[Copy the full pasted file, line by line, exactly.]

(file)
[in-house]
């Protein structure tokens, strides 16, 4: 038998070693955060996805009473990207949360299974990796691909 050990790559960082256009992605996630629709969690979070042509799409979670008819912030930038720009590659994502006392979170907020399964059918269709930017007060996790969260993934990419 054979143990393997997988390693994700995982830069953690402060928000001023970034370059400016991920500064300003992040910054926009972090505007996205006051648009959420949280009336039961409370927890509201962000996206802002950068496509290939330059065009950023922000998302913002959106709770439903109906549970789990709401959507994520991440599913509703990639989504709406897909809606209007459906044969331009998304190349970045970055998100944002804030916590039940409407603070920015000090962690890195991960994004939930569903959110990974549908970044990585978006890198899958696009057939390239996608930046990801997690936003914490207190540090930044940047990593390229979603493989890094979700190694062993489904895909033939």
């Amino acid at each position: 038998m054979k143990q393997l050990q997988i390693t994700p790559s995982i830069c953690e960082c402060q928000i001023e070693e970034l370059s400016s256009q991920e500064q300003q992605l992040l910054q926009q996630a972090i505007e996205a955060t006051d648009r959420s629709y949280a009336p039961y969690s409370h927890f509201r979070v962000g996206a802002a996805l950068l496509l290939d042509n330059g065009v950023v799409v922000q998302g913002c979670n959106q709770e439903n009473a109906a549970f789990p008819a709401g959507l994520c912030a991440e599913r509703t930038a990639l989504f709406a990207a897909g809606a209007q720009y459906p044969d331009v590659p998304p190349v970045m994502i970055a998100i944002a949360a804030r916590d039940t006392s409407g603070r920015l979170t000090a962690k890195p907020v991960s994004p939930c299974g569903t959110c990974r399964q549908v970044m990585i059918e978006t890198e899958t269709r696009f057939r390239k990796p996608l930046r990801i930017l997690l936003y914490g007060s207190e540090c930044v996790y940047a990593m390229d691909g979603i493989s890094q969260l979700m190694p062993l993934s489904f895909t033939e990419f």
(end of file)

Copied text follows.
[in-house]
């Protein structure tokens, strides 16, 4: 038998070693955060996805009473990207949360299974990796691909 050990790559960082256009992605996630629709969690979070042509799409979670008819912030930038720009590659994502006392979170907020399964059918269709930017007060996790969260993934990419 054979143990393997997988390693994700995982830069953690402060928000001023970034370059400016991920500064300003992040910054926009972090505007996205006051648009959420949280009336039961409370927890509201962000996206802002950068496509290939330059065009950023922000998302913002959106709770439903109906549970789990709401959507994520991440599913509703990639989504709406897909809606209007459906044969331009998304190349970045970055998100944002804030916590039940409407603070920015000090962690890195991960994004939930569903959110990974549908970044990585978006890198899958696009057939390239996608930046990801997690936003914490207190540090930044940047990593390229979603493989890094979700190694062993489904895909033939």
């Amino acid at each position: 038998m054979k143990q393997l050990q997988i390693t994700p790559s995982i830069c953690e960082c402060q928000i001023e070693e970034l370059s400016s256009q991920e500064q300003q992605l992040l910054q926009q996630a972090i505007e996205a955060t006051d648009r959420s629709y949280a009336p039961y969690s409370h927890f509201r979070v962000g996206a802002a996805l950068l496509l290939d042509n330059g065009v950023v799409v922000q998302g913002c979670n959106q709770e439903n009473a109906a549970f789990p008819a709401g959507l994520c912030a991440e599913r509703t930038a990639l989504f709406a990207a897909g809606a209007q720009y459906p044969d331009v590659p998304p190349v970045m994502i970055a998100i944002a949360a804030r916590d039940t006392s409407g603070r920015l979170t000090a962690k890195p907020v991960s994004p939930c299974g569903t959110c990974r399964q549908v970044m990585i059918e978006t890198e899958t269709r696009f057939r390239k990796p996608l930046r990801i930017l997690l936003y914490g007060s207190e540090c930044v996790y940047a990593m390229d691909g979603i493989s890094q969260l979700m190694p062993l993934s489904f895909t033939e990419f």